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How an Aloha culture steers procurement in the State of Hawaii

How an Aloha culture steers procurement in the State of Hawaii

The State of Hawaii exists in a geographical and political situation unlike that of any other state of the USA. To be a leader there demands qualities of respect, vision and spiritual empathy with its people

Like most people in Hawaii, when we spoke to Sarah Allen in the middle of May she was preoccupied with the rumblings of Kilauea. There are hundreds of islands in the Hawaii Archipelago but the ‘Big Island’, home to Kilauea, is the largest in area and the active volcano has created a lava lake that threatens to spill over – if it hits water enormous steam explosions that could send 10-ton molten rocks a kilometer from its crater. So it’s little wonder that Sarah Allen, the State’s Procurement Administrator and Chief Procurement Officer, in common with other government leaders, is concerned.

Disaster management is very much within her remit. The remoteness of the islands means that food security is very important. If a hurricane were to close the harbors, food, already more expensive than on the mainland, would have to be flown in. In the longer term, the global food shortages that are predicted could impact Hawaii harder and sooner. “We have no food security here in these islands,” Allen says. “Disaster preparedness and improving our systems for procurement are two major areas that I have taken responsibility for on top of my other work.”

And overseeing contracting and acquisition for an entire state is no small task. Allen is CPO of the executive branch and her State Procurement Office (SPO) serves as the central authority on procurement statutes and rules for all government bodies of the State and all 21 CPO jurisdictions. Allen was appointed to this job in 2013 by then Governor Neil Abercrombie and after a rigorous reselection process was confirmed in 2017 for another four-year term by the current incumbent David Ige, and ratified by the State Senate.

“Aloha is learning to hold every relationship tenderly. It is allowing courage to be defined while still maintaining grace. It is leading as a servant and operating in ways that unite”

A leader’s journey

How Allen’s early realization that she had a talent for leadership brought her to Hawaii is a story worth telling.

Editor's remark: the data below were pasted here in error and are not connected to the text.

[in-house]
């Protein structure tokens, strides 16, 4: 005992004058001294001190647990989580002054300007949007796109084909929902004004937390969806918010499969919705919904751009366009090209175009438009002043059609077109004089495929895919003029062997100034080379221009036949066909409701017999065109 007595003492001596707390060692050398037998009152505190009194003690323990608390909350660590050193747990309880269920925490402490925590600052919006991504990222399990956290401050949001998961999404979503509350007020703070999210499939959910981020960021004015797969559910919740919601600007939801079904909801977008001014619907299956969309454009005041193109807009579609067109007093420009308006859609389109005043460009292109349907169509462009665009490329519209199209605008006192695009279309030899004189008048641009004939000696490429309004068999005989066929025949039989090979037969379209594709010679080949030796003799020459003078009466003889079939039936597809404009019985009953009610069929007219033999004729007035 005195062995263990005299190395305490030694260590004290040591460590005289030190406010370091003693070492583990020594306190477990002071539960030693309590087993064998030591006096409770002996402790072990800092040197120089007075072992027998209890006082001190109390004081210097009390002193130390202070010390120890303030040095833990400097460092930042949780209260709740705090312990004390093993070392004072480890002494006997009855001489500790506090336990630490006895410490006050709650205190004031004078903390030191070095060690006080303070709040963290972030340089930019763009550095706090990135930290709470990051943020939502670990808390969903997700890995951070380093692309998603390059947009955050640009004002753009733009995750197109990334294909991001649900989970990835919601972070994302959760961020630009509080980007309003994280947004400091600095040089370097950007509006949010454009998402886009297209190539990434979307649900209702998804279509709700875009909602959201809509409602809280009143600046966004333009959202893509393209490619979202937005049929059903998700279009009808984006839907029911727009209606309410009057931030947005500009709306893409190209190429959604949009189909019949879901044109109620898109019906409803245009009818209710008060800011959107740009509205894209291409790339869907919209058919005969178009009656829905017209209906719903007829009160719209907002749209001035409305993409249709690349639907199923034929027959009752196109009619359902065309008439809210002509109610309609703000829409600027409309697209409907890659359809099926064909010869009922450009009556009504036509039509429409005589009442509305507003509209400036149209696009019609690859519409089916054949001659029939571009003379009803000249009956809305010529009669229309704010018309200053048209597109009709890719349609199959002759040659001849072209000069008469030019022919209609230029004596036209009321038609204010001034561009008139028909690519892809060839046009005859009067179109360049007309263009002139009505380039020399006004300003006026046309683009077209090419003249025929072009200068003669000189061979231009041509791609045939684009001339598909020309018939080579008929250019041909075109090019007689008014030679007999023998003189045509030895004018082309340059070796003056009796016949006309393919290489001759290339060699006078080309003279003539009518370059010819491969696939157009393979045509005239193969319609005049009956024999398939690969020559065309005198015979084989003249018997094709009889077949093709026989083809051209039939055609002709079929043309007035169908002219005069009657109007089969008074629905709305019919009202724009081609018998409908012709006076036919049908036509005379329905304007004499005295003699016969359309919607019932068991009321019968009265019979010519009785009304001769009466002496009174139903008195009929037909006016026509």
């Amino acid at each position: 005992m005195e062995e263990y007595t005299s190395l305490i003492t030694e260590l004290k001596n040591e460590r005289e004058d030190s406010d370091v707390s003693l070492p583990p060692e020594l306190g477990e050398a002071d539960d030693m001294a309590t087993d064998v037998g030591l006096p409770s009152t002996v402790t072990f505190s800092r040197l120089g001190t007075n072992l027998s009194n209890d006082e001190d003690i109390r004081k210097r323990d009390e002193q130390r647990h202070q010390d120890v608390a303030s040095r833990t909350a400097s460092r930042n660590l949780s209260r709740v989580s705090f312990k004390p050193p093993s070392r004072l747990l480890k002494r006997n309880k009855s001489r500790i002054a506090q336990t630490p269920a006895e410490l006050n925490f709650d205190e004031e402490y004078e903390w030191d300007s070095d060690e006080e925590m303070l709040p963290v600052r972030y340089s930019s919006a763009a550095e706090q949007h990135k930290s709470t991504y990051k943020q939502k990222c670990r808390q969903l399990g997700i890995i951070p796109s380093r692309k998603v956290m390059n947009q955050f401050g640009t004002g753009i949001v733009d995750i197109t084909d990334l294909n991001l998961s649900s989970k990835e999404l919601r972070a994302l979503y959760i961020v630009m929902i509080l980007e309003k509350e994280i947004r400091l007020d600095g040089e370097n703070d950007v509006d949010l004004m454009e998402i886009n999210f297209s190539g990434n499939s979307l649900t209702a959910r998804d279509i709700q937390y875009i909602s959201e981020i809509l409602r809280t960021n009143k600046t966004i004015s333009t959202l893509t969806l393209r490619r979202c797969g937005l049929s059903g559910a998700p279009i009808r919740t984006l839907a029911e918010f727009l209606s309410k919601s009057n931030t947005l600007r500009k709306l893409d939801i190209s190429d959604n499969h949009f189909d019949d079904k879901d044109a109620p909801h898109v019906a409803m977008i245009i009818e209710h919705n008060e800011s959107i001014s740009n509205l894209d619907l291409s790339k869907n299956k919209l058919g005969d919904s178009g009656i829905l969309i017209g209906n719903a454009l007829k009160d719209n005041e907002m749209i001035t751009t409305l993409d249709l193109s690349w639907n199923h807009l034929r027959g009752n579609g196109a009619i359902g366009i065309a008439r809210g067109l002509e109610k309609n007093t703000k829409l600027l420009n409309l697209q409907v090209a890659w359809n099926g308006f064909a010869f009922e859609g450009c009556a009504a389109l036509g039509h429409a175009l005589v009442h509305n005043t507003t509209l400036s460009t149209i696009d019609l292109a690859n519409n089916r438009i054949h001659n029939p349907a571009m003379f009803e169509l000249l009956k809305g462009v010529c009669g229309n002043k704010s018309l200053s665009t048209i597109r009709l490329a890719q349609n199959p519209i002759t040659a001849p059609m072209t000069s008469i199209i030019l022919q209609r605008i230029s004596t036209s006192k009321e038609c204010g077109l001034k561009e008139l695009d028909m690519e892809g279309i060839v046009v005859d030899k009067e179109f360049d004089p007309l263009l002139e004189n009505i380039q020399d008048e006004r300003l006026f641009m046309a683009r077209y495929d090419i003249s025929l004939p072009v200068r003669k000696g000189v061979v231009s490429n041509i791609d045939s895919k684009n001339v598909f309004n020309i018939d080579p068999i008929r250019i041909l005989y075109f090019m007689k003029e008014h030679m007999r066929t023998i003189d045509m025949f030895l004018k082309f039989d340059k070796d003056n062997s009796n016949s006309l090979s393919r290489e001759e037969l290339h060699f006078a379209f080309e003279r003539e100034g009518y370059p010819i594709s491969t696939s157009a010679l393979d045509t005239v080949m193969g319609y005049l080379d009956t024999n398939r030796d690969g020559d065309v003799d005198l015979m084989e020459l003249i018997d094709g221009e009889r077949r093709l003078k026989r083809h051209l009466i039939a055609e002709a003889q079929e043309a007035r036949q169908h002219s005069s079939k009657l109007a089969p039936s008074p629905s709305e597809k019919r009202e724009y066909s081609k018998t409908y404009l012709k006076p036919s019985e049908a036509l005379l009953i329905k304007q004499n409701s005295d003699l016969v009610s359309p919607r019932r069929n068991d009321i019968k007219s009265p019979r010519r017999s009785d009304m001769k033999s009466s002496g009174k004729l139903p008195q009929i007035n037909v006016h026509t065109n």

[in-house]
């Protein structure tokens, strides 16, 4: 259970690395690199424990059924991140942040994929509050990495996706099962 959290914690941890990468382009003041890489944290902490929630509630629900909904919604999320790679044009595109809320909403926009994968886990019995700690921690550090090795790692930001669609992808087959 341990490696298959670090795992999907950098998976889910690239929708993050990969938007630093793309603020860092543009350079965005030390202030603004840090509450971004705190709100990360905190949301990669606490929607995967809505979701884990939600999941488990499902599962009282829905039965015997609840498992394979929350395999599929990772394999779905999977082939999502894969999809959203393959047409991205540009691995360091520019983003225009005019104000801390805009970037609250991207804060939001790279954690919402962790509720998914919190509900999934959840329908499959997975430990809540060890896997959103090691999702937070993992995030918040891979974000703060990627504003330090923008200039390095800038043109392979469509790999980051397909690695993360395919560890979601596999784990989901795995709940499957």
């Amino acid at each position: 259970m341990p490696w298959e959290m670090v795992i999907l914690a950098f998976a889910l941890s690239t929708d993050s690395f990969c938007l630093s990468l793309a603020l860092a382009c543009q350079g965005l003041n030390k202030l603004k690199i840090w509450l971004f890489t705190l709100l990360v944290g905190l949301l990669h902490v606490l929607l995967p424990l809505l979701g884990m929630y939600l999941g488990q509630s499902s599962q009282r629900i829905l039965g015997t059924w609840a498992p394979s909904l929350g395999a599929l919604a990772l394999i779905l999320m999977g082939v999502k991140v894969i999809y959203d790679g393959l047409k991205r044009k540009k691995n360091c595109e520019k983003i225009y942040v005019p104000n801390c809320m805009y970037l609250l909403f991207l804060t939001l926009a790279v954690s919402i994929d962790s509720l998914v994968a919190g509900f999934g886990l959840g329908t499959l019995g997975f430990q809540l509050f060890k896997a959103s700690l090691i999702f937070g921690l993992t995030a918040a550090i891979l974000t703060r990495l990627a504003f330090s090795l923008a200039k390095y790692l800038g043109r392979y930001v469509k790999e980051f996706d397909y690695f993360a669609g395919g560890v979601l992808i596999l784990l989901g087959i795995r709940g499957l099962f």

Born and educated in South Africa, she spent her first 10 years collecting, as she puts it, accounting, auditing and tax experience there. “As early as the age of nine I somehow had a fascination with leadership.” Another early fascination, for space and aviation, brought her to the USA in 2000, where within five months of arriving she persuaded the Air Force to sign her up. “The Air Force put me into contracts, where I was able to do very well probably because of my background in finance and accounting,” she says. Through serving for six years as an enlisted person and a commissioned officer, she built up experience of working in contracts, and transferred as a contractor to the Pentagon working on classified army contracts.

By 2007 Allen had transferred to the National Geospatial Agency (NGA) – “I like to refer to that as Google Earth for spies,” she quips. Not a bad description, considering that she was at the Agency at a time of some critical operations including the tracking and targeting of Osama bin Laden. “It was even more exciting for contracts and acquisitions which is what the federal folks call procurement,” she continues. Working under another woman leader there, at a time when the organization was striving to justify its continued existence, she participated in the creating of cross functional teams across the 16,000-strong agency, and procurement was tasked to introduce ‘agile acquisition’. “I was lucky enough to be the executive advisor to the top procurement official and so I was integral with that program, managing all the multiple cross functional teams and hundreds of subtasks within them.”